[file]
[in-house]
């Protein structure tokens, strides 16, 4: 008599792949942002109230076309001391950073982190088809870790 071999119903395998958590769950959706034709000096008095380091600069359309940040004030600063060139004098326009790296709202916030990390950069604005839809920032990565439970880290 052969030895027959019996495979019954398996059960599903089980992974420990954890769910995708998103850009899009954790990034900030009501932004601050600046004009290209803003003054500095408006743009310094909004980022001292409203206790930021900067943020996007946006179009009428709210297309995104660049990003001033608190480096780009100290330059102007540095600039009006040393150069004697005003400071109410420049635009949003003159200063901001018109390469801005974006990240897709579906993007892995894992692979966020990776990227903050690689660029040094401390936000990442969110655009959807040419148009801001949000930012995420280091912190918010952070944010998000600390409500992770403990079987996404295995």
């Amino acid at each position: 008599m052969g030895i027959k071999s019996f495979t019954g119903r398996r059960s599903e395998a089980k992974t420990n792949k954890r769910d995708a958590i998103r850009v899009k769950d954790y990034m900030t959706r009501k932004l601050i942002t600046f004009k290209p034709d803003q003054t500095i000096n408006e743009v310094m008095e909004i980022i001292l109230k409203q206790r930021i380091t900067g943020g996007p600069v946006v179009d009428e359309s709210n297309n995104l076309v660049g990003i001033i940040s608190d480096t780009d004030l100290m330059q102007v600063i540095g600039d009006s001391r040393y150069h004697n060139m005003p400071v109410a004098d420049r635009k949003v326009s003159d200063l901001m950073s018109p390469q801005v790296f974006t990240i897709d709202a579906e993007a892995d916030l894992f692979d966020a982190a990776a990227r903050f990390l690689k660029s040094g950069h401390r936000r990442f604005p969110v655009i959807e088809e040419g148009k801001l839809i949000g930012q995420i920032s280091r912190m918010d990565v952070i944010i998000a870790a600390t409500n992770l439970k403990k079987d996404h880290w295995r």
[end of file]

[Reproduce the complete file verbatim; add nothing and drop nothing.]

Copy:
[in-house]
């Protein structure tokens, strides 16, 4: 008599792949942002109230076309001391950073982190088809870790 071999119903395998958590769950959706034709000096008095380091600069359309940040004030600063060139004098326009790296709202916030990390950069604005839809920032990565439970880290 052969030895027959019996495979019954398996059960599903089980992974420990954890769910995708998103850009899009954790990034900030009501932004601050600046004009290209803003003054500095408006743009310094909004980022001292409203206790930021900067943020996007946006179009009428709210297309995104660049990003001033608190480096780009100290330059102007540095600039009006040393150069004697005003400071109410420049635009949003003159200063901001018109390469801005974006990240897709579906993007892995894992692979966020990776990227903050690689660029040094401390936000990442969110655009959807040419148009801001949000930012995420280091912190918010952070944010998000600390409500992770403990079987996404295995």
């Amino acid at each position: 008599m052969g030895i027959k071999s019996f495979t019954g119903r398996r059960s599903e395998a089980k992974t420990n792949k954890r769910d995708a958590i998103r850009v899009k769950d954790y990034m900030t959706r009501k932004l601050i942002t600046f004009k290209p034709d803003q003054t500095i000096n408006e743009v310094m008095e909004i980022i001292l109230k409203q206790r930021i380091t900067g943020g996007p600069v946006v179009d009428e359309s709210n297309n995104l076309v660049g990003i001033i940040s608190d480096t780009d004030l100290m330059q102007v600063i540095g600039d009006s001391r040393y150069h004697n060139m005003p400071v109410a004098d420049r635009k949003v326009s003159d200063l901001m950073s018109p390469q801005v790296f974006t990240i897709d709202a579906e993007a892995d916030l894992f692979d966020a982190a990776a990227r903050f990390l690689k660029s040094g950069h401390r936000r990442f604005p969110v655009i959807e088809e040419g148009k801001l839809i949000g930012q995420i920032s280091r912190m918010d990565v952070i944010i998000a870790a600390t409500n992770l439970k403990k079987d996404h880290w295995r």